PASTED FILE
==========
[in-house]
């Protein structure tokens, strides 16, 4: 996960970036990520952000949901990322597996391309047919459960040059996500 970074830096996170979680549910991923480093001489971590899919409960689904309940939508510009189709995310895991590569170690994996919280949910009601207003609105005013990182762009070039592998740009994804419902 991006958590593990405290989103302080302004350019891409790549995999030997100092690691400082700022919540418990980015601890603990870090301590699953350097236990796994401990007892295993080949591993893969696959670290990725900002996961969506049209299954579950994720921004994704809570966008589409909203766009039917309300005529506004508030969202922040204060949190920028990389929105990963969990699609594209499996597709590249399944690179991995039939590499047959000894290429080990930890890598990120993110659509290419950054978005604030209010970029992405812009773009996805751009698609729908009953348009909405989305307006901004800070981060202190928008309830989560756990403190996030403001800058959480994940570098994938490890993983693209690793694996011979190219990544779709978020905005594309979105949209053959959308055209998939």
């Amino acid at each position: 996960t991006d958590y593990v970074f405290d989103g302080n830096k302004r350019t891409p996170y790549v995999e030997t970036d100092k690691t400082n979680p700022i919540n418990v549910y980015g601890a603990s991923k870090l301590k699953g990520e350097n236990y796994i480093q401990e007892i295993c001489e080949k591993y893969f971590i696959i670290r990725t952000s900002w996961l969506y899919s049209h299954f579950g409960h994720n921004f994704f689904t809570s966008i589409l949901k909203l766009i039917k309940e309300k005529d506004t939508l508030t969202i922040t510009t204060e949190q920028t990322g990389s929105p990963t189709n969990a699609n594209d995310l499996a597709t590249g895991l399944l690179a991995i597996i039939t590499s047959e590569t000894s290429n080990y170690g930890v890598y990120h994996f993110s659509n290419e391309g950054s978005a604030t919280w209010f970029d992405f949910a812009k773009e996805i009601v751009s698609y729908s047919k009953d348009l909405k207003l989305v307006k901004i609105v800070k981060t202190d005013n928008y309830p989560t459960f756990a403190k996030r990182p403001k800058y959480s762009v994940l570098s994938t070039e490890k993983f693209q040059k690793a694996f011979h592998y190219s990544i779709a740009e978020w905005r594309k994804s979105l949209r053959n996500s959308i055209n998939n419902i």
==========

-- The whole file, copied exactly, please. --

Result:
[in-house]
């Protein structure tokens, strides 16, 4: 996960970036990520952000949901990322597996391309047919459960040059996500 970074830096996170979680549910991923480093001489971590899919409960689904309940939508510009189709995310895991590569170690994996919280949910009601207003609105005013990182762009070039592998740009994804419902 991006958590593990405290989103302080302004350019891409790549995999030997100092690691400082700022919540418990980015601890603990870090301590699953350097236990796994401990007892295993080949591993893969696959670290990725900002996961969506049209299954579950994720921004994704809570966008589409909203766009039917309300005529506004508030969202922040204060949190920028990389929105990963969990699609594209499996597709590249399944690179991995039939590499047959000894290429080990930890890598990120993110659509290419950054978005604030209010970029992405812009773009996805751009698609729908009953348009909405989305307006901004800070981060202190928008309830989560756990403190996030403001800058959480994940570098994938490890993983693209690793694996011979190219990544779709978020905005594309979105949209053959959308055209998939």
């Amino acid at each position: 996960t991006d958590y593990v970074f405290d989103g302080n830096k302004r350019t891409p996170y790549v995999e030997t970036d100092k690691t400082n979680p700022i919540n418990v549910y980015g601890a603990s991923k870090l301590k699953g990520e350097n236990y796994i480093q401990e007892i295993c001489e080949k591993y893969f971590i696959i670290r990725t952000s900002w996961l969506y899919s049209h299954f579950g409960h994720n921004f994704f689904t809570s966008i589409l949901k909203l766009i039917k309940e309300k005529d506004t939508l508030t969202i922040t510009t204060e949190q920028t990322g990389s929105p990963t189709n969990a699609n594209d995310l499996a597709t590249g895991l399944l690179a991995i597996i039939t590499s047959e590569t000894s290429n080990y170690g930890v890598y990120h994996f993110s659509n290419e391309g950054s978005a604030t919280w209010f970029d992405f949910a812009k773009e996805i009601v751009s698609y729908s047919k009953d348009l909405k207003l989305v307006k901004i609105v800070k981060t202190d005013n928008y309830p989560t459960f756990a403190k996030r990182p403001k800058y959480s762009v994940l570098s994938t070039e490890k993983f693209q040059k690793a694996f011979h592998y190219s990544i779709a740009e978020w905005r594309k994804s979105l949209r053959n996500s959308i055209n998939n419902i």